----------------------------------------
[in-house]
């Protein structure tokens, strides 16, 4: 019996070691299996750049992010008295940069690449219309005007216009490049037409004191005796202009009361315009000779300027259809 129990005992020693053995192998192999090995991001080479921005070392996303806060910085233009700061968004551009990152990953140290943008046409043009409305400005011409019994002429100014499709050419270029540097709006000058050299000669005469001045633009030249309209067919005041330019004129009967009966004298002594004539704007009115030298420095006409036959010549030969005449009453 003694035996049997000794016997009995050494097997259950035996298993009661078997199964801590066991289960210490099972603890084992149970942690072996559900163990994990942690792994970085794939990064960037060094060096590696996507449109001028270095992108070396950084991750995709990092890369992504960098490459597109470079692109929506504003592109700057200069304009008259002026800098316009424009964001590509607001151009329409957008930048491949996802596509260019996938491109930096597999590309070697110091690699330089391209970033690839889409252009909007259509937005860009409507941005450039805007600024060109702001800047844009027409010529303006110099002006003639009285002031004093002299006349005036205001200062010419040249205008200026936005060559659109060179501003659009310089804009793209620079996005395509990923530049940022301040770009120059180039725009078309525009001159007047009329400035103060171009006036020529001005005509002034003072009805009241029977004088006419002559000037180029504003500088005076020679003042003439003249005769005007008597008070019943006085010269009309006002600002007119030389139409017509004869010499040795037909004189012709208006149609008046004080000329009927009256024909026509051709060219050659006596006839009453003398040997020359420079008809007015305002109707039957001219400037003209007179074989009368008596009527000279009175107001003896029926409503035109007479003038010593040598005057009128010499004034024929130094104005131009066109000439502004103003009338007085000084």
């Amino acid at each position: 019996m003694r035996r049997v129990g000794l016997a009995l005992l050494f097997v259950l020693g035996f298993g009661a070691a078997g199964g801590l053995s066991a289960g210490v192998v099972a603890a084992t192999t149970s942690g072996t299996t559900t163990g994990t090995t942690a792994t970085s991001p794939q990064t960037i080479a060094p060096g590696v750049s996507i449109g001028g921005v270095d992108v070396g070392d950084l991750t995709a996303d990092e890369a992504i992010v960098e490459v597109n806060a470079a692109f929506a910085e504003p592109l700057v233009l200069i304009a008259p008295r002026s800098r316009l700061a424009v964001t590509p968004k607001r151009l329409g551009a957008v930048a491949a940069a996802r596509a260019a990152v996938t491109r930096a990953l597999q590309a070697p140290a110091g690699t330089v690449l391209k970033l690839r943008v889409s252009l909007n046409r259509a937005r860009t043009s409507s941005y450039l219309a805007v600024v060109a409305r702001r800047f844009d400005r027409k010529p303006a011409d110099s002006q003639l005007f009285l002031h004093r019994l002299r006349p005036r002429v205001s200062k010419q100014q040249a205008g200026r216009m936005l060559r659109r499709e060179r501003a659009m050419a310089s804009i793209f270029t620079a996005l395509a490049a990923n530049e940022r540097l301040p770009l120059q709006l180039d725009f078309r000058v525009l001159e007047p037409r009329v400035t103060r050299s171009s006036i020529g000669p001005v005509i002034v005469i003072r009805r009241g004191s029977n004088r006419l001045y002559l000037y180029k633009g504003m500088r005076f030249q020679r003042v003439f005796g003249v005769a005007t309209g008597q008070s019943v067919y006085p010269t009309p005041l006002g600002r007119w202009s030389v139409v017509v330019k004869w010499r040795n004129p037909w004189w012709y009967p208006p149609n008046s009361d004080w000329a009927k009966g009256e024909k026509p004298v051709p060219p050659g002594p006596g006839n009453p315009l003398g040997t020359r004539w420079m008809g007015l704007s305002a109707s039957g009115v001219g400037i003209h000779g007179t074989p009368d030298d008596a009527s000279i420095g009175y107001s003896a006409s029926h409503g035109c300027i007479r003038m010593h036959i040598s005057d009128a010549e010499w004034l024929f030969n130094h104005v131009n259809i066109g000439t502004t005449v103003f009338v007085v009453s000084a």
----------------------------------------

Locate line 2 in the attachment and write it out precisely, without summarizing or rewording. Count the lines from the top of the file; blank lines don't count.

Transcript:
């Protein structure tokens, strides 16, 4: 019996070691299996750049992010008295940069690449219309005007216009490049037409004191005796202009009361315009000779300027259809 129990005992020693053995192998192999090995991001080479921005070392996303806060910085233009700061968004551009990152990953140290943008046409043009409305400005011409019994002429100014499709050419270029540097709006000058050299000669005469001045633009030249309209067919005041330019004129009967009966004298002594004539704007009115030298420095006409036959010549030969005449009453 003694035996049997000794016997009995050494097997259950035996298993009661078997199964801590066991289960210490099972603890084992149970942690072996559900163990994990942690792994970085794939990064960037060094060096590696996507449109001028270095992108070396950084991750995709990092890369992504960098490459597109470079692109929506504003592109700057200069304009008259002026800098316009424009964001590509607001151009329409957008930048491949996802596509260019996938491109930096597999590309070697110091690699330089391209970033690839889409252009909007259509937005860009409507941005450039805007600024060109702001800047844009027409010529303006110099002006003639009285002031004093002299006349005036205001200062010419040249205008200026936005060559659109060179501003659009310089804009793209620079996005395509990923530049940022301040770009120059180039725009078309525009001159007047009329400035103060171009006036020529001005005509002034003072009805009241029977004088006419002559000037180029504003500088005076020679003042003439003249005769005007008597008070019943006085010269009309006002600002007119030389139409017509004869010499040795037909004189012709208006149609008046004080000329009927009256024909026509051709060219050659006596006839009453003398040997020359420079008809007015305002109707039957001219400037003209007179074989009368008596009527000279009175107001003896029926409503035109007479003038010593040598005057009128010499004034024929130094104005131009066109000439502004103003009338007085000084």